There are, however, indications that the significance of the cortical shell may be underestimated. ]55A75 Further studies on this

subject seem indicated.

A full description of elastic properties is complicated, cancellous bone failure mechanisms are not well understood, and

numerous descriptors of cancellous bone architecture have been

introduced during the years. These circumstances probably explain why still more bone scientists and clinicians choose to use

the term " b o n e quality" when speaking about bone architecture

and mechanics. One should, however, be cautious in using this

term uncritically, because an exact terminology does exist. With

the new 3-D techniques it is possible to calculate all elastic

properties of cancellous bone, and a few 3-D architectural variables seem to provide a replacement for a wealth of older architectural 2-D measures.

In endocrinology and osteoporosis circles there is a long tradition for interest in trabecular connectivity, which is reflected in

the large number of surrogate and model-based measures men-

324

A. Odgaard

3-D quantification of trabecular architecture

April 1997:315-328

iii:,:::iiiii

ii!iiiiiii,

iiiiiiiiii!ii

. i ........'

::::::::::::::

.:..~.::::.'

/:ii::~....

............!iiiiiiiiiiiiiiiiiiiii'

iiili !i i.............!i!iiiiii

::~:::i::::i::~::

!~ .........

&

':iil

i(

..................:

:'::r~ ~; %

:iii?

:.....

'

Figure 5. An example of how a directed volume of trabeculae may be determined. (a) The original 2-D section through a cancellous bone cube. (b)

Polar plot of local volume orientation frequencies for the 2-D structure. The circle around the polar plot identifies populations of local volume

orientations and marks these by different shades of gray. (c) Each pixel in the original 2-D section is given a gray-level value corresponding to the local

volume orientation given the classification in (b). Note that a guard area excludes determinations of local volume orientation close to the artificial

borders of the original 2-D section.

tioned previously, but this is in sharp contrast to the situation in

biomechanics circles. Biomechanicians have not seriously considered connectivity, but have taken much interest in density and

anisotropy, and in Cowin's constitutive fabric-mechanics relations these two measures are the only architectural variables.

The latter view finds support from both theoretical and empirical studies. First, theoretical studies of open-celled structures

indicate that the number of trabeculae is of no importance for the

mechanical properties. 3'45'46 Second, new studies indicate that

more than 90% of the variance in mechanical properties--and

these are extensive descriptions of mechanical properties--may

be explained by density and anisotropy alone, 14J52 in which

case there is no need for further architectural variables. However,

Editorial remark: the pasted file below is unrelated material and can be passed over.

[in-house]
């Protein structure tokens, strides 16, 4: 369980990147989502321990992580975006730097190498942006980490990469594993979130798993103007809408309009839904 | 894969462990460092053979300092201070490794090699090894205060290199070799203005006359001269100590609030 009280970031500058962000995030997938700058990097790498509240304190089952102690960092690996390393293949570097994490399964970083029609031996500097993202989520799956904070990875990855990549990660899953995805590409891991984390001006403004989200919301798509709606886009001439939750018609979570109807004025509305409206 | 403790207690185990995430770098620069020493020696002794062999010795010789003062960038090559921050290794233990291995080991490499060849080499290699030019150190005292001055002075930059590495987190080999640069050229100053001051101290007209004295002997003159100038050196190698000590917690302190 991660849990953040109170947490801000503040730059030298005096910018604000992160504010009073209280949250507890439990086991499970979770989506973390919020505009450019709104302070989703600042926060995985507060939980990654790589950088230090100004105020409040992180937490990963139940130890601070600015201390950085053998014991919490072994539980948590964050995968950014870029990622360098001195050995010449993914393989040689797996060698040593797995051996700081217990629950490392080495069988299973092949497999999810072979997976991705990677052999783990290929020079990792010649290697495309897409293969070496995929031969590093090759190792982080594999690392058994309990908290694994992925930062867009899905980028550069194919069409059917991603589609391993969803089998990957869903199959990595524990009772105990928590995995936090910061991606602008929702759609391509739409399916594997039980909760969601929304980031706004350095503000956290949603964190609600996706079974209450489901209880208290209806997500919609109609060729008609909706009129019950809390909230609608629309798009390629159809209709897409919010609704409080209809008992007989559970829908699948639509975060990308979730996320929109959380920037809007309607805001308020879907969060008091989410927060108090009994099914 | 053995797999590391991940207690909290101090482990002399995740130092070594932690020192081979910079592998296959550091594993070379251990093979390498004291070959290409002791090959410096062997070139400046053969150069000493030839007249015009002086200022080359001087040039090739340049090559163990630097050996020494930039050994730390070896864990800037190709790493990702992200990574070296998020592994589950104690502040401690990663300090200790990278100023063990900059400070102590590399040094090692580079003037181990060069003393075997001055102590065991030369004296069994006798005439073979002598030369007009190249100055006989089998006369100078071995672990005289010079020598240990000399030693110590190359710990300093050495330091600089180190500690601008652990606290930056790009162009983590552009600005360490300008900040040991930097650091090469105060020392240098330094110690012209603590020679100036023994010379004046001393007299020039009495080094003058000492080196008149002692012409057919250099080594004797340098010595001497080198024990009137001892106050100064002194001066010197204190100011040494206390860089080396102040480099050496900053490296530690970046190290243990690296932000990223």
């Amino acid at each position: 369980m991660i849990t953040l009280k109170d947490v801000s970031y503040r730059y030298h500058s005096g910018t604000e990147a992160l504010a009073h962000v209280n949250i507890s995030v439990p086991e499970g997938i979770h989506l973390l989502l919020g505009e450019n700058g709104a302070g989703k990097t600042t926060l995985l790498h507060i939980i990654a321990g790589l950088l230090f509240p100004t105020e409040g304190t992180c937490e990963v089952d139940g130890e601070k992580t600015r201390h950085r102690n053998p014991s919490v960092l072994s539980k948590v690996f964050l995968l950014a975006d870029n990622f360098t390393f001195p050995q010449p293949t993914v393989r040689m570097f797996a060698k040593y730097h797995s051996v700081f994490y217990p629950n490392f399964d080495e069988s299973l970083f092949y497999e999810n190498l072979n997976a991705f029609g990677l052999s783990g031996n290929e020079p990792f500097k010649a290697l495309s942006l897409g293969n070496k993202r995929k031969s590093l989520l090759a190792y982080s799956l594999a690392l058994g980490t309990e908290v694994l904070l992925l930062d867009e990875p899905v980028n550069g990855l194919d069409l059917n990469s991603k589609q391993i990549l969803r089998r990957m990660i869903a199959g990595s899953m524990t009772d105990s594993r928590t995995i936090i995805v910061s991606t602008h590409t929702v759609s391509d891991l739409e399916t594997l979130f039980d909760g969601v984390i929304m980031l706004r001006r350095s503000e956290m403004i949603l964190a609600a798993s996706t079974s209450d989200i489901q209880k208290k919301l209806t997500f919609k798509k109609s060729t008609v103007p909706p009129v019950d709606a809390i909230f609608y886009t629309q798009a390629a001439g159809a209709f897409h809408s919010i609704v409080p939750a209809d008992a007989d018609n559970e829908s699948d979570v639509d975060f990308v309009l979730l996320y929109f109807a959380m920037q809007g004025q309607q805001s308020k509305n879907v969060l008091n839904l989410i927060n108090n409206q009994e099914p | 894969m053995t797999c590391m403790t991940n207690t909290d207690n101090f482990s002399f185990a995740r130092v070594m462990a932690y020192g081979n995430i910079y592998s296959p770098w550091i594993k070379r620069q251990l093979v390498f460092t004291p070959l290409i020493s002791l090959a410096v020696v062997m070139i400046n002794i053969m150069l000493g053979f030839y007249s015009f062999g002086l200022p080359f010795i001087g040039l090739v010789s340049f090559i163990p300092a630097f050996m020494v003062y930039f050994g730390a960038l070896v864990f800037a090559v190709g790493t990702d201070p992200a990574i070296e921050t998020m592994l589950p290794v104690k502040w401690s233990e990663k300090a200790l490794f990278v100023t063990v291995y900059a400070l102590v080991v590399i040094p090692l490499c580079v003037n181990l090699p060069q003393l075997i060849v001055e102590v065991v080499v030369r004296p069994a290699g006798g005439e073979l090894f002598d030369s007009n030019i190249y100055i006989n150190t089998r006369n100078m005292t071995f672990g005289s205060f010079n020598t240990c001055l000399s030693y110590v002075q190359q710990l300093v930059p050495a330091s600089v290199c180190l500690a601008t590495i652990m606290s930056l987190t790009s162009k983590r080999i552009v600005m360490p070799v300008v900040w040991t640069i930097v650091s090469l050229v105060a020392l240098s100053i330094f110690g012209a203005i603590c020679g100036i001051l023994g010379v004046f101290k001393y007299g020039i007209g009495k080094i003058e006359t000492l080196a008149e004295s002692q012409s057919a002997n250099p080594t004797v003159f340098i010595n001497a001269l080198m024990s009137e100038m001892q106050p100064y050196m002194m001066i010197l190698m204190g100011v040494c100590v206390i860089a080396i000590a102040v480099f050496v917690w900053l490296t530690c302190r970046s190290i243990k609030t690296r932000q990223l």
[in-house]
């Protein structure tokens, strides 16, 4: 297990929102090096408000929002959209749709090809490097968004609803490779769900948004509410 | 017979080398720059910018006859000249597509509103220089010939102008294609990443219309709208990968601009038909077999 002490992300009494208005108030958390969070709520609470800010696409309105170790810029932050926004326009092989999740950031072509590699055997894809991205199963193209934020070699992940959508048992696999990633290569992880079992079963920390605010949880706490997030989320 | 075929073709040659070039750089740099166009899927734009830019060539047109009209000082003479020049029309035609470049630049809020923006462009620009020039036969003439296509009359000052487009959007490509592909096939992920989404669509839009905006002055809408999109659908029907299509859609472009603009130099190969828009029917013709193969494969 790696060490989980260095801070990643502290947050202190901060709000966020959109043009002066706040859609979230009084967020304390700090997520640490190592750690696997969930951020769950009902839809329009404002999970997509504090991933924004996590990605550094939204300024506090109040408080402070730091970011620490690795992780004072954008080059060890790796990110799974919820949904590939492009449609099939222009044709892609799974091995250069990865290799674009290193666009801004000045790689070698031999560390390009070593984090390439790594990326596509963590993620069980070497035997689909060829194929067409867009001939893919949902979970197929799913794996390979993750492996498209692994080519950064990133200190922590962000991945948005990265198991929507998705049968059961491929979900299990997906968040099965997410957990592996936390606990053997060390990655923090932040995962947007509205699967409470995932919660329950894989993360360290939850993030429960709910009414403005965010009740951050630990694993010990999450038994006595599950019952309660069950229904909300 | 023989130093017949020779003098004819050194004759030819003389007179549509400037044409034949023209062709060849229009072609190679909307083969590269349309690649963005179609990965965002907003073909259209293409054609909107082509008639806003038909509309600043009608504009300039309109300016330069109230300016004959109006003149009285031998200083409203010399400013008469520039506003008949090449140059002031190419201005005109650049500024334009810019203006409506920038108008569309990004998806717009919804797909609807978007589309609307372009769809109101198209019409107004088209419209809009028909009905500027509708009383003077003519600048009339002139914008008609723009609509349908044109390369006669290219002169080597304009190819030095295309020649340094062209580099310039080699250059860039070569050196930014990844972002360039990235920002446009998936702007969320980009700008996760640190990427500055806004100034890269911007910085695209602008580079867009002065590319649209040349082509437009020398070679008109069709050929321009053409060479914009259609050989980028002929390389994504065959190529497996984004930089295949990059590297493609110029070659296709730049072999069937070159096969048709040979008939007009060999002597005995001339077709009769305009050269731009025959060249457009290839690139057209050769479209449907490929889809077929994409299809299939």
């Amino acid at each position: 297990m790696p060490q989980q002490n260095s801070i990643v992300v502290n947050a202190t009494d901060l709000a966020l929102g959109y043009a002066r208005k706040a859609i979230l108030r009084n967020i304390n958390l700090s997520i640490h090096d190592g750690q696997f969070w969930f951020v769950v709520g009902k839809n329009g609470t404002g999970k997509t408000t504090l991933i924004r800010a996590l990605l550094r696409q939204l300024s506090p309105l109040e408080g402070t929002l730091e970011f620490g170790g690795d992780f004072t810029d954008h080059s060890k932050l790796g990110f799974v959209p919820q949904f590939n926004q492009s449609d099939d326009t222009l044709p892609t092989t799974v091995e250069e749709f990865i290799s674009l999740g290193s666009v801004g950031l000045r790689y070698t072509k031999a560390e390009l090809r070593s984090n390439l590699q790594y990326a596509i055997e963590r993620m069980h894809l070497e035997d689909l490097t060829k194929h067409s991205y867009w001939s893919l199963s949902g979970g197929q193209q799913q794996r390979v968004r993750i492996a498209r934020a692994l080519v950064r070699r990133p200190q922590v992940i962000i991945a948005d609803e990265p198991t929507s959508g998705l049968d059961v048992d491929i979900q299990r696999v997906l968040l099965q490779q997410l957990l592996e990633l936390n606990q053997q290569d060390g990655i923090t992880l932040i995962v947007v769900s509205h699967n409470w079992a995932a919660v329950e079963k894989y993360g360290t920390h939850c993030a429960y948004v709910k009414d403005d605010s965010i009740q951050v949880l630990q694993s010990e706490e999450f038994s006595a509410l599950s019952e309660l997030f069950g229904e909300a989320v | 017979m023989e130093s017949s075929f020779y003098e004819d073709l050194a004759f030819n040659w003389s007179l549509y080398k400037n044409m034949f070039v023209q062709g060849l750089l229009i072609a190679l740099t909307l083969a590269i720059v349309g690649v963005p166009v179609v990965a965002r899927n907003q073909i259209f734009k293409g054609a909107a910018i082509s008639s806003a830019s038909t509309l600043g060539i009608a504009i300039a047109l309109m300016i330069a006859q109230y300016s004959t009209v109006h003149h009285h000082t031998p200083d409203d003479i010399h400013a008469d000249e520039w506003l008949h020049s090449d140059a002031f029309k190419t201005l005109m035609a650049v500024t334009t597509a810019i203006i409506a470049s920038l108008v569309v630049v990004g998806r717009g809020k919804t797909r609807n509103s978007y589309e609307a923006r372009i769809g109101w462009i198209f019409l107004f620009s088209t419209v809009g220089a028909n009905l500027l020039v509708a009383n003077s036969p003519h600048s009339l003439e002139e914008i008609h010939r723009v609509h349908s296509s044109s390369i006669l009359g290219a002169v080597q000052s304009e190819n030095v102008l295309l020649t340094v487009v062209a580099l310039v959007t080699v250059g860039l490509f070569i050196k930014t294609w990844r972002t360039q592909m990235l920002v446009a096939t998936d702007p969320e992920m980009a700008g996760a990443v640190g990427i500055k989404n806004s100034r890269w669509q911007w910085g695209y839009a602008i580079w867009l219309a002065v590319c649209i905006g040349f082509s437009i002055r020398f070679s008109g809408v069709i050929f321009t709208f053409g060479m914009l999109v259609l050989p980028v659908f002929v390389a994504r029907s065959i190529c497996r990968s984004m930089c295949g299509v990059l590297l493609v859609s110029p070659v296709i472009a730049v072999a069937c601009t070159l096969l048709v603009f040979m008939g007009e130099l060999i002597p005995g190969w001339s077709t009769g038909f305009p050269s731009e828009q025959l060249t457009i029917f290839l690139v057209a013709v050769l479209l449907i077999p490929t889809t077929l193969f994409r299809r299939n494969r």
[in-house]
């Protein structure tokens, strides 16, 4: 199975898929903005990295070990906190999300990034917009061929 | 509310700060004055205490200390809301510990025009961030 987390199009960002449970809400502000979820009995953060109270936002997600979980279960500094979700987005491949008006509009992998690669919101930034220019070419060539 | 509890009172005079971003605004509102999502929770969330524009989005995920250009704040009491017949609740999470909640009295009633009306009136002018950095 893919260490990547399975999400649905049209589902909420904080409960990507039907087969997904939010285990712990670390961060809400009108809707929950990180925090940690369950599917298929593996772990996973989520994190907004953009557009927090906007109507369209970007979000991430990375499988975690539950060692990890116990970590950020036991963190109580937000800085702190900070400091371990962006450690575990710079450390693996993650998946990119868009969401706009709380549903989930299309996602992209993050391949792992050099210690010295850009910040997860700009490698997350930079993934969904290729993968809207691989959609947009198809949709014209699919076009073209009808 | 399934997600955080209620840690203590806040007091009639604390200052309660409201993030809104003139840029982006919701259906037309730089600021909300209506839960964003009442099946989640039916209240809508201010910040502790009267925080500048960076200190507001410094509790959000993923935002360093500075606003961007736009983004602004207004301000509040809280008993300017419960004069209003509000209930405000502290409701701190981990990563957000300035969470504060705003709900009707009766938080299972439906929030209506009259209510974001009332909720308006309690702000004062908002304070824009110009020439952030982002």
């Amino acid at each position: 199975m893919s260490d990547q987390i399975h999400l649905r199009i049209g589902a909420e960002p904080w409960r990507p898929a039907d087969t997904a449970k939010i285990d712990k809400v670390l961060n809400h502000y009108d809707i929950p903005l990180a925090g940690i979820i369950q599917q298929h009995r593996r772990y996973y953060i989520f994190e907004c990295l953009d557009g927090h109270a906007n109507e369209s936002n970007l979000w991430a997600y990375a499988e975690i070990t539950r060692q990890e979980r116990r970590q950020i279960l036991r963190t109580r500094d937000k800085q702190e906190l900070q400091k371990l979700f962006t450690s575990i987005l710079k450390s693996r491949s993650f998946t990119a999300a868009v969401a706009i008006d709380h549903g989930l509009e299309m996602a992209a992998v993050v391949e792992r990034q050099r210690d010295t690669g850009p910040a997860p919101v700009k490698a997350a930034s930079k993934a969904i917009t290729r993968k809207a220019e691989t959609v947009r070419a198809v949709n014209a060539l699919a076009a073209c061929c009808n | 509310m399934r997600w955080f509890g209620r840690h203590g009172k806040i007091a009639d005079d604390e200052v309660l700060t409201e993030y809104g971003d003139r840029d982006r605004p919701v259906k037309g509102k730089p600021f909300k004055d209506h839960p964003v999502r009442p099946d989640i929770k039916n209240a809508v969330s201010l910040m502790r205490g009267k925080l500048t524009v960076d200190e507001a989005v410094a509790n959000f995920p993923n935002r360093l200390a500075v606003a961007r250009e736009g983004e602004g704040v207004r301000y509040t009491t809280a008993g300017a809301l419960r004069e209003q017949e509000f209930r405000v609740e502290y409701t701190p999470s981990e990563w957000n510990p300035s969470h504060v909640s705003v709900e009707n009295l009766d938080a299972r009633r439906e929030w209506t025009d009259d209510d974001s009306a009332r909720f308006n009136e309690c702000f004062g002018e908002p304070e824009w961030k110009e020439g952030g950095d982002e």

at least one study based on model simulations indicates that

connectivity may indeed have important effects on mechanical

properties. 36 Only few experimental studies have addressed the

effect of connectivity on mechanical properties, 49'5'73'74 but for

reasons already discussed, there certainly is a need for further

studies in this area.

At the continuum level of cancellous bone, many remodeling

studies of density (inner geometry) and form (outer geometry)

have been performed using finite element methods. Similar techniques may be imagined at a microarchitectural level, 94't28 but in

this case the verification of methods seems even more difficult

than for the continuum case.

Back to 2-D?

study architectural properties, which have hitherto been inaccessible. Loosely used terms like "trabecular n u m b e r " and "trabecular orientation" have been given precise definitions thanks

to three-dimensional thinking. Other terms from traditional bone

histomorphometry should probably also be revised, and one

should try to give precise and model-free 3-D definitions of these

parameters.

Studies currently performed by different centers may result in

the consensus that cancellous bone mechanical properties are

adequately described by density and fabric, and, should this be

the case, SVD seems to be the most likely fabric measure. Con-

nectivity may, however, also be found to be an important predictor of mechanical properties. Two-dimensional determination

of SVD is possible with the use of vertical sections, 89 and the

ConnEulor 57 provides an unbiased connectivity measure using

only pairs of 2-D sections. Consequently, the architectural features of importance for mechanical properties may be accessible

with 2-D sections.

The large-scale finite element analysis, which has advantages

over traditional mechanical testing, does, however, require 3-D

reconstructions. On a long-term basis, the artifact-prone traditional mechanical testing may for several purposes be replaced

by LS-FEA. TM Future detailed in vivo studies and experimental

in vitro studies are also likely to use 3-D imaging, so a wealth of

3-D studies can be expected in the future.

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Date Revised: November 5, 1996

Date Accepted: December 18, 1996